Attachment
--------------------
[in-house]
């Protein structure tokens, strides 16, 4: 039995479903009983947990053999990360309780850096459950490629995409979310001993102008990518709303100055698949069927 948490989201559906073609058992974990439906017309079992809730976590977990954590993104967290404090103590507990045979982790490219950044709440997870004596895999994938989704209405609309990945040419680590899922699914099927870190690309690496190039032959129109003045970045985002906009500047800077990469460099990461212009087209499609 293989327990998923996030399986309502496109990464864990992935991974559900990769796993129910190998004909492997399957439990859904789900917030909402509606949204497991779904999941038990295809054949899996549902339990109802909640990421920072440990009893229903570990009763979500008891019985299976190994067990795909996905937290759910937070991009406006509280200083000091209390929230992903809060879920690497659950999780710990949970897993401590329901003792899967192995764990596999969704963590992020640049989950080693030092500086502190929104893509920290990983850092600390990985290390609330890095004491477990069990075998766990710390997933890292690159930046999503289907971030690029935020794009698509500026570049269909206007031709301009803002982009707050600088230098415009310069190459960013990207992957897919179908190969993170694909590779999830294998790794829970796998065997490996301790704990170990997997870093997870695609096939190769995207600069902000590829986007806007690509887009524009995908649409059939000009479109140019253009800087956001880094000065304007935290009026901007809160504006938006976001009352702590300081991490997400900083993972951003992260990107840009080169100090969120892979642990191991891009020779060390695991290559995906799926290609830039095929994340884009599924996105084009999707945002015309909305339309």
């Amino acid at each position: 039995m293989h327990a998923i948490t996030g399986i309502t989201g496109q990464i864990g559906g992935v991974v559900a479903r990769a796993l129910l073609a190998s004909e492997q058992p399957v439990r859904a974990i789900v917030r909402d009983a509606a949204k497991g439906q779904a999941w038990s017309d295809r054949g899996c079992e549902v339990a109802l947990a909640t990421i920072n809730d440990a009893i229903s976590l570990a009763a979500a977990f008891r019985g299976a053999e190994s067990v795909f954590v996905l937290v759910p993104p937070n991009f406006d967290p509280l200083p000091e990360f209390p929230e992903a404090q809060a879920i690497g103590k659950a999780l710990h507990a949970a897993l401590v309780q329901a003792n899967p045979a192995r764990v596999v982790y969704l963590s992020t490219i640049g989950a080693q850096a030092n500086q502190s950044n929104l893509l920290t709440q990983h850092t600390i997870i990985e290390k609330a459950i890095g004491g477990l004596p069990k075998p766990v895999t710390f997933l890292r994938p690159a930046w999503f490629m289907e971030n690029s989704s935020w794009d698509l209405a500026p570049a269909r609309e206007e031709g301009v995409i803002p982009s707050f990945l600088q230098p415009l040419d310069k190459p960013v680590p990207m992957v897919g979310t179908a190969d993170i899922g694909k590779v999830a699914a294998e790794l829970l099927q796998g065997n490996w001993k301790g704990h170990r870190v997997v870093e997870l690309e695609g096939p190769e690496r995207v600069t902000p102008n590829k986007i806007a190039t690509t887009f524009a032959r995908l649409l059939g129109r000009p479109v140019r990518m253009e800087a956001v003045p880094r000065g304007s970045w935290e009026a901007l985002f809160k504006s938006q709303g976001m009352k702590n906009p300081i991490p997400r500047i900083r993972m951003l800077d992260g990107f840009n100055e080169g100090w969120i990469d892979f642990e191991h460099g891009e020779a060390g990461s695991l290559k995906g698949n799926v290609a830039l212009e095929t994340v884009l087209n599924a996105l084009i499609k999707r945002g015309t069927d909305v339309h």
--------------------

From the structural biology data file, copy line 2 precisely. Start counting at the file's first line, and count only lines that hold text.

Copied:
């Protein structure tokens, strides 16, 4: 039995479903009983947990053999990360309780850096459950490629995409979310001993102008990518709303100055698949069927 948490989201559906073609058992974990439906017309079992809730976590977990954590993104967290404090103590507990045979982790490219950044709440997870004596895999994938989704209405609309990945040419680590899922699914099927870190690309690496190039032959129109003045970045985002906009500047800077990469460099990461212009087209499609 293989327990998923996030399986309502496109990464864990992935991974559900990769796993129910190998004909492997399957439990859904789900917030909402509606949204497991779904999941038990295809054949899996549902339990109802909640990421920072440990009893229903570990009763979500008891019985299976190994067990795909996905937290759910937070991009406006509280200083000091209390929230992903809060879920690497659950999780710990949970897993401590329901003792899967192995764990596999969704963590992020640049989950080693030092500086502190929104893509920290990983850092600390990985290390609330890095004491477990069990075998766990710390997933890292690159930046999503289907971030690029935020794009698509500026570049269909206007031709301009803002982009707050600088230098415009310069190459960013990207992957897919179908190969993170694909590779999830294998790794829970796998065997490996301790704990170990997997870093997870695609096939190769995207600069902000590829986007806007690509887009524009995908649409059939000009479109140019253009800087956001880094000065304007935290009026901007809160504006938006976001009352702590300081991490997400900083993972951003992260990107840009080169100090969120892979642990191991891009020779060390695991290559995906799926290609830039095929994340884009599924996105084009999707945002015309909305339309």